The reformers believe in closing schools. Reformers call it “creative destruction”. They’re right; it is destruction. But there’s nothing creative about it. What they don’t understand is that public schools are embedded in communities. They don’t understand that killing a neighborhood school is like putting a knife into the heart of a community. That’s wrong. The reformers take no responsibility for helping schools – that’s too hard, that’s not their job. They don’t know how to help schools so they close them, they open new ones, and hope for the best. They forget public schools are public institutions; they’re not shoe stores! They don’t open and close on a dime. They don’t understand that struggling schools enroll students with the greatest needs. Those schools need help, not firings and closings.

Reformers like to talk about school turnaround – they love the idea of a turnaround. It sounds a little bit like a happy dance around a Maypole, doesn’t it? We’re all going to go out and do a turnaround. The reality is brutal! Half the staff is fired, even if not a one of them has had a negative evaluation. The community loses its school. A new staff is brought in, and five years from now if nothing else changes, that school will close, too. This is madness.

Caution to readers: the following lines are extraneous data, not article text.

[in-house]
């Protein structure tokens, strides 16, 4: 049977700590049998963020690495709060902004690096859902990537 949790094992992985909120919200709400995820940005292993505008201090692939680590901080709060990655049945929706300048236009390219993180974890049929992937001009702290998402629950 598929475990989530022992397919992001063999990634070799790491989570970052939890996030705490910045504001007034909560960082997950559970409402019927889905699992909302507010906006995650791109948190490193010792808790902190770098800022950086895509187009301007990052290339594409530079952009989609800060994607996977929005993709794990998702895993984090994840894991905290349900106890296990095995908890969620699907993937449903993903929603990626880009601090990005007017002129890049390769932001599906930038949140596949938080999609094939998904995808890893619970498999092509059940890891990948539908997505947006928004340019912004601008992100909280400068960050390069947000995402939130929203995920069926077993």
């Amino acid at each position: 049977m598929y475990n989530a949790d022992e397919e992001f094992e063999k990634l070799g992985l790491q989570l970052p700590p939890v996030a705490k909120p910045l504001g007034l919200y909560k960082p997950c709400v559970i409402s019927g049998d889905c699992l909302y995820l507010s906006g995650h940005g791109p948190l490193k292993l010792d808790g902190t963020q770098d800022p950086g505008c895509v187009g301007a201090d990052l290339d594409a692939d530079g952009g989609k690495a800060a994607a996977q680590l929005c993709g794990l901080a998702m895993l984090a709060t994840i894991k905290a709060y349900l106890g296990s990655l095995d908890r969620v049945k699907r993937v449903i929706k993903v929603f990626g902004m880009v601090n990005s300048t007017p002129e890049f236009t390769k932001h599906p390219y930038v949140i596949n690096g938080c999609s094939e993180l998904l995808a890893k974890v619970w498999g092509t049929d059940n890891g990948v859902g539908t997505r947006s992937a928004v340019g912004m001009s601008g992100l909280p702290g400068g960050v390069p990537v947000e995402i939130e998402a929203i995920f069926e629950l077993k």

The AFT has stood tall against high stakes testing. High stakes testing is diverting billions of dollars that should be used to reduce class size and improve instruction. Tests should be used for information; tests should be used to diagnose the needs of children, and to help teachers as well as children, not to close schools, not to fire teachers. Because of high stakes testing, our schools are cutting down on the arts, physical education, on history and science and foreign languages and civics. They’re laying off librarians and guidance counselors and social workers and nurses. Some are even eliminating kindergarten. This … is… insane.